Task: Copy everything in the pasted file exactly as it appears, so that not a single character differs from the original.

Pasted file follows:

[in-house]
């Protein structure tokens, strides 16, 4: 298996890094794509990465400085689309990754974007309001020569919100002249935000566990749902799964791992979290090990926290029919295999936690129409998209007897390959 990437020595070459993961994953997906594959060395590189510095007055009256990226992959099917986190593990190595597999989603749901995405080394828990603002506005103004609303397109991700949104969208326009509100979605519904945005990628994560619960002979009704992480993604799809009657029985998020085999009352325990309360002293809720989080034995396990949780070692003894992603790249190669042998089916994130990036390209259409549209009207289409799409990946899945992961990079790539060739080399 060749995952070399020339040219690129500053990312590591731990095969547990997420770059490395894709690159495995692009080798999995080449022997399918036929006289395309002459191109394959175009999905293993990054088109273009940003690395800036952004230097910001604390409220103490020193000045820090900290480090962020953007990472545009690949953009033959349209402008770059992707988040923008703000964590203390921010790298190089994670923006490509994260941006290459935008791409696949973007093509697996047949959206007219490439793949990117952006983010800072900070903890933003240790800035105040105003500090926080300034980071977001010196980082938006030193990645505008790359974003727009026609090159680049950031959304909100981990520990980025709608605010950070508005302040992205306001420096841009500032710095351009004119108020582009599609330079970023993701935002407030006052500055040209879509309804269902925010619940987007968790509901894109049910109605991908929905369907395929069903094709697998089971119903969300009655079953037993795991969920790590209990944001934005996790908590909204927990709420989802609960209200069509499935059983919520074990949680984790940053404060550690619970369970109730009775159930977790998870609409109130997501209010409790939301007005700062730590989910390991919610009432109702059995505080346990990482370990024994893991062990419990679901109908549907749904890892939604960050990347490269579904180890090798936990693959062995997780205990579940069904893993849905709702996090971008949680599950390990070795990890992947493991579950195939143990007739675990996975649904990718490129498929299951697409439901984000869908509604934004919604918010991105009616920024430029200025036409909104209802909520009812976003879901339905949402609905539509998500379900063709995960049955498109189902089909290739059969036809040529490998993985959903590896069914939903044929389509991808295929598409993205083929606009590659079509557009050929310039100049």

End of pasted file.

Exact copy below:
[in-house]
């Protein structure tokens, strides 16, 4: 298996890094794509990465400085689309990754974007309001020569919100002249935000566990749902799964791992979290090990926290029919295999936690129409998209007897390959 990437020595070459993961994953997906594959060395590189510095007055009256990226992959099917986190593990190595597999989603749901995405080394828990603002506005103004609303397109991700949104969208326009509100979605519904945005990628994560619960002979009704992480993604799809009657029985998020085999009352325990309360002293809720989080034995396990949780070692003894992603790249190669042998089916994130990036390209259409549209009207289409799409990946899945992961990079790539060739080399 060749995952070399020339040219690129500053990312590591731990095969547990997420770059490395894709690159495995692009080798999995080449022997399918036929006289395309002459191109394959175009999905293993990054088109273009940003690395800036952004230097910001604390409220103490020193000045820090900290480090962020953007990472545009690949953009033959349209402008770059992707988040923008703000964590203390921010790298190089994670923006490509994260941006290459935008791409696949973007093509697996047949959206007219490439793949990117952006983010800072900070903890933003240790800035105040105003500090926080300034980071977001010196980082938006030193990645505008790359974003727009026609090159680049950031959304909100981990520990980025709608605010950070508005302040992205306001420096841009500032710095351009004119108020582009599609330079970023993701935002407030006052500055040209879509309804269902925010619940987007968790509901894109049910109605991908929905369907395929069903094709697998089971119903969300009655079953037993795991969920790590209990944001934005996790908590909204927990709420989802609960209200069509499935059983919520074990949680984790940053404060550690619970369970109730009775159930977790998870609409109130997501209010409790939301007005700062730590989910390991919610009432109702059995505080346990990482370990024994893991062990419990679901109908549907749904890892939604960050990347490269579904180890090798936990693959062995997780205990579940069904893993849905709702996090971008949680599950390990070795990890992947493991579950195939143990007739675990996975649904990718490129498929299951697409439901984000869908509604934004919604918010991105009616920024430029200025036409909104209802909520009812976003879901339905949402609905539509998500379900063709995960049955498109189902089909290739059969036809040529490998993985959903590896069914939903044929389509991808295929598409993205083929606009590659079509557009050929310039100049």